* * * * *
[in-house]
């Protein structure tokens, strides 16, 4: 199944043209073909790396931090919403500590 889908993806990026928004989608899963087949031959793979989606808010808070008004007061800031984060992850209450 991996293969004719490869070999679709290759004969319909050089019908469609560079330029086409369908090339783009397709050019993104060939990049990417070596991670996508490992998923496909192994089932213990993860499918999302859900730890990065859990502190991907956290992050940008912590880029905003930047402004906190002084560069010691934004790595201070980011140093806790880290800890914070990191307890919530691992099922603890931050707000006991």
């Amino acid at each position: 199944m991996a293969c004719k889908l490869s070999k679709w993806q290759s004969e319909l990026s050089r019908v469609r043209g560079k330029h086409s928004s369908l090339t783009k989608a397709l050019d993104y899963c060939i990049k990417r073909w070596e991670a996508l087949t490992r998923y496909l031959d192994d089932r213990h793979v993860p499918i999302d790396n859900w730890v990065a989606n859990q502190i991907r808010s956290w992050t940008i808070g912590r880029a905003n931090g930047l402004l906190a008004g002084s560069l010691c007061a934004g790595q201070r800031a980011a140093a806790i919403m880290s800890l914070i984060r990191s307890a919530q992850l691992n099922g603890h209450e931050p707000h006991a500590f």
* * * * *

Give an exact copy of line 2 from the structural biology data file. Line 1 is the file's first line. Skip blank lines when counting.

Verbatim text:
């Protein structure tokens, strides 16, 4: 199944043209073909790396931090919403500590 889908993806990026928004989608899963087949031959793979989606808010808070008004007061800031984060992850209450 991996293969004719490869070999679709290759004969319909050089019908469609560079330029086409369908090339783009397709050019993104060939990049990417070596991670996508490992998923496909192994089932213990993860499918999302859900730890990065859990502190991907956290992050940008912590880029905003930047402004906190002084560069010691934004790595201070980011140093806790880290800890914070990191307890919530691992099922603890931050707000006991």